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Is Your Credit Report Accurate?

If you're thinking about buying a house or car, applying for a credit card, or even purchasing insurance, you’ll want to be sure your credit report is accurate. A credit report is a record of your credit history. Although your individual credit score is not part of your credit report, obtaining a report has potential to impact your score.

Here’s how you can help make sure your credit report is accurate.

Understand the role of credit bureaus.

Many lenders rely on a credit-scoring system that ranges from 850 (excellent credit risk) to 350 (poor credit risk). The system is based on more than 30 pieces of information tracked by three primary credit bureaus — TransUnion, Equifax and Experian. This credit information is collected and compiled to provide lenders a quick, objective and reliable predictor of how likely you are to repay your next loan on time.

Request a free copy of your credit report.

You can download one free copy of your credit report every 12 months from or request one from any of the three credit reporting bureaus.

Examine your report for errors.

A credit report does not typically include your credit score, but it will allow you to review information like your payment history and the amount you owe your creditors.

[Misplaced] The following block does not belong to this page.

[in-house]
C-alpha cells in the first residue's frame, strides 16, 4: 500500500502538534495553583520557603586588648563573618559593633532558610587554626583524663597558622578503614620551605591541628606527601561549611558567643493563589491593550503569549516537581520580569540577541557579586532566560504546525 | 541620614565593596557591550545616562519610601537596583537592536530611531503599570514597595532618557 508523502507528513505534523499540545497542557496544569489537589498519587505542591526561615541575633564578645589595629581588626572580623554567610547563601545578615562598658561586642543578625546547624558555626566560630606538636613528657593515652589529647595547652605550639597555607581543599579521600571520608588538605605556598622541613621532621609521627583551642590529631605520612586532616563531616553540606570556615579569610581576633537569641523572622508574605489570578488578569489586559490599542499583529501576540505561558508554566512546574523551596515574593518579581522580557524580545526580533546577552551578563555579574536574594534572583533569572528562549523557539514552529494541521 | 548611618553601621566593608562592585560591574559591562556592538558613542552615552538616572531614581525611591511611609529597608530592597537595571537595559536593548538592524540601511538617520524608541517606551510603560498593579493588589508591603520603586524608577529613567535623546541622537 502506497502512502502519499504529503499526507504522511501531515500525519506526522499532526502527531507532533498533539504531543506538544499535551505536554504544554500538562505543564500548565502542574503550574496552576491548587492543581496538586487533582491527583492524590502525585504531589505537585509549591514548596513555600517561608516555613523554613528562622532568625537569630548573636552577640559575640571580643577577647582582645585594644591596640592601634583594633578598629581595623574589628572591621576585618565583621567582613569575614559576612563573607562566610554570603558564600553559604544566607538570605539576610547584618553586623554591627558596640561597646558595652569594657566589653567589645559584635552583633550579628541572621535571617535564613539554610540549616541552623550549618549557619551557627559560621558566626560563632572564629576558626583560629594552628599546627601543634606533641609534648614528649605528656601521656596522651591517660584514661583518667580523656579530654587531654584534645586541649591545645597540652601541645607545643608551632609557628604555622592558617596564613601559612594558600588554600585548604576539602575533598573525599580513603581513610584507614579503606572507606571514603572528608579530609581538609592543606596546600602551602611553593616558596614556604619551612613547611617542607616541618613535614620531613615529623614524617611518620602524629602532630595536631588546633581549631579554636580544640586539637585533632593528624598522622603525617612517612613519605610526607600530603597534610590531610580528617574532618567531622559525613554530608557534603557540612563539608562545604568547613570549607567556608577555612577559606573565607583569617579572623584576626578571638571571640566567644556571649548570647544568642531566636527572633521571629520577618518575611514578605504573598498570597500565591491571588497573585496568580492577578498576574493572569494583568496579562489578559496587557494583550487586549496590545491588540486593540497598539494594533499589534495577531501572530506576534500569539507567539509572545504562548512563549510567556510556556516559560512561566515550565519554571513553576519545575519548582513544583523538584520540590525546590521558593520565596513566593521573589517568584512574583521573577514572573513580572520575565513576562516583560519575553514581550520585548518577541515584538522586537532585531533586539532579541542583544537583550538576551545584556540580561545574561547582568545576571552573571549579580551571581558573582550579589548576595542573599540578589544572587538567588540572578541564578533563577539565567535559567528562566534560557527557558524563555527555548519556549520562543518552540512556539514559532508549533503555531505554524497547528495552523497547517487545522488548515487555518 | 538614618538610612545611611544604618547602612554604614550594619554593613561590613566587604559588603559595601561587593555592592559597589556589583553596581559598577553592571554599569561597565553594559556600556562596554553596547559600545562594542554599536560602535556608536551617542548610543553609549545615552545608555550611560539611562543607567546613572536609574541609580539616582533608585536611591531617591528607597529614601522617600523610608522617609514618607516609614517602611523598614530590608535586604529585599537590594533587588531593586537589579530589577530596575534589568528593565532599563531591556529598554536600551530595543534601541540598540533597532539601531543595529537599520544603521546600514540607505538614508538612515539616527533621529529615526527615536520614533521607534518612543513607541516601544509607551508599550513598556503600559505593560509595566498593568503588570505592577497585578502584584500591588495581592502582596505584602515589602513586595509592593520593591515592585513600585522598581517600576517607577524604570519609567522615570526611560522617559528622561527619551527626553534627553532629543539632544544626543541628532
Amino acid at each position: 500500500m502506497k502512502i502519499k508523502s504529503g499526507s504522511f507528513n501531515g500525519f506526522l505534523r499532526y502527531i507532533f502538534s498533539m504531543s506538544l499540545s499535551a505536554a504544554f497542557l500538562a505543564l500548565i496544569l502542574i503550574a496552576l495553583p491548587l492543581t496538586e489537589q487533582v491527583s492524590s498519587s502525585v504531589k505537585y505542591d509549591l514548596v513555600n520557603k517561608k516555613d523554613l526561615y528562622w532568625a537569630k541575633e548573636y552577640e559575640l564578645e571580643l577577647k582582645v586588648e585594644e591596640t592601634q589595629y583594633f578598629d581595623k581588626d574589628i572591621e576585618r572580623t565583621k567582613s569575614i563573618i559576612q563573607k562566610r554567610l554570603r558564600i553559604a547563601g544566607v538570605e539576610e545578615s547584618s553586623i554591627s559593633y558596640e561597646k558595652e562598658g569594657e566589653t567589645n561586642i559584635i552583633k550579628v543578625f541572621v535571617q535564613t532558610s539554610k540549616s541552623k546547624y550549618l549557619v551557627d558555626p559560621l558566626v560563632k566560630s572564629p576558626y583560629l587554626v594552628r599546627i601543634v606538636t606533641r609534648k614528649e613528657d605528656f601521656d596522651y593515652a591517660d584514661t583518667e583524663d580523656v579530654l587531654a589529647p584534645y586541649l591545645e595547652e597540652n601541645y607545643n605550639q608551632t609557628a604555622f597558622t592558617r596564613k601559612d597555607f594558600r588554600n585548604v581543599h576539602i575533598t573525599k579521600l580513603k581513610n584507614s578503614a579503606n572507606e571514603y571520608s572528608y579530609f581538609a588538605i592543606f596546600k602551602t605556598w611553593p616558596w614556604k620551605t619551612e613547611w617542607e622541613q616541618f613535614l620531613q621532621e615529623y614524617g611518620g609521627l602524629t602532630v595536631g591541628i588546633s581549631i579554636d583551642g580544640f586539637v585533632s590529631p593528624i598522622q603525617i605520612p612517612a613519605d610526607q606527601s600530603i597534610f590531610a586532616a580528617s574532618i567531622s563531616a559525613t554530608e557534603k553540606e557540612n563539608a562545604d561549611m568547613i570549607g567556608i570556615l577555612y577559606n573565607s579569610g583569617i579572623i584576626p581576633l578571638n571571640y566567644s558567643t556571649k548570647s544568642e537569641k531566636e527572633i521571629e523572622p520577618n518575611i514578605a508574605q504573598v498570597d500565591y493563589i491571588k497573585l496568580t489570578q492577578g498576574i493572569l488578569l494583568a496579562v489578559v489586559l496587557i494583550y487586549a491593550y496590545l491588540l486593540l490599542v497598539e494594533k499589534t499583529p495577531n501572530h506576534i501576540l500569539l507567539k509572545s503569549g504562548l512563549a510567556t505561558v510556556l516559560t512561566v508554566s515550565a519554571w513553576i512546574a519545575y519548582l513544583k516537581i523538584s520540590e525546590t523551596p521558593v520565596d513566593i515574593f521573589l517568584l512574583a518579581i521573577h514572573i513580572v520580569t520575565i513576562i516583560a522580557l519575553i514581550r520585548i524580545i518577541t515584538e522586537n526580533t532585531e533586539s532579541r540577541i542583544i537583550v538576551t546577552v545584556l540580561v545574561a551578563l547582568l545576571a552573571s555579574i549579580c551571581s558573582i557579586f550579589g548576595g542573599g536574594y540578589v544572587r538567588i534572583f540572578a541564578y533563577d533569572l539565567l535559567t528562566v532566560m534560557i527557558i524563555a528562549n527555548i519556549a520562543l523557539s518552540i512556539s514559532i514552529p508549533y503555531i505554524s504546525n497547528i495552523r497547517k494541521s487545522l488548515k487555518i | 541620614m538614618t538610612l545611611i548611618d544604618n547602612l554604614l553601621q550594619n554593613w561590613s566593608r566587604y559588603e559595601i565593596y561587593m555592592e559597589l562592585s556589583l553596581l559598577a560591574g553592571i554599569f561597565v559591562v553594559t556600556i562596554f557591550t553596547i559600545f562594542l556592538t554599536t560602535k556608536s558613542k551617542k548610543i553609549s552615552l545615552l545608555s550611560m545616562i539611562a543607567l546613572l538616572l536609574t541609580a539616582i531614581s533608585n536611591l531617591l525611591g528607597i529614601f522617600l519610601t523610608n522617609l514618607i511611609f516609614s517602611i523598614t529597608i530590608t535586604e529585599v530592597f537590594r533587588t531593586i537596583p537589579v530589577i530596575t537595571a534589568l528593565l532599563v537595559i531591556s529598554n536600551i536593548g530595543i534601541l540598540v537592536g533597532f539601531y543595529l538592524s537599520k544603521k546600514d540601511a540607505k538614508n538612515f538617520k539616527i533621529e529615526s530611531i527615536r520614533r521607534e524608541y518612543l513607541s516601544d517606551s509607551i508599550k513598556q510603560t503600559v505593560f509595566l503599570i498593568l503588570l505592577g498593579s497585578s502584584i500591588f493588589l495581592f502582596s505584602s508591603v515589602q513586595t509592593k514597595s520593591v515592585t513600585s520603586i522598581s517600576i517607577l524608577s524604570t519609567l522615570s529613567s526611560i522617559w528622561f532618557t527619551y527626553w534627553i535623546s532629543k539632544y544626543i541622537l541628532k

Doing these three things can help you manage your credit and improve your chances for lower interest rates in the future.

Remember, the formula used to calculate a credit score may vary slightly between credit bureaus, but they typically consider payment history, amounts owed, length of credit history, credit mix and new credit.

Lori Tutt
By Lori Tutt, GM Financial

From cars and movies to great works of literature, Lori Tutt has a passion for the classics. She’s never claimed to be good with numbers but can readily find the right words to describe money matters like budgets, investments and understanding credit. And when she’s stressed, she turns it around with desserts (or clever wordplay).


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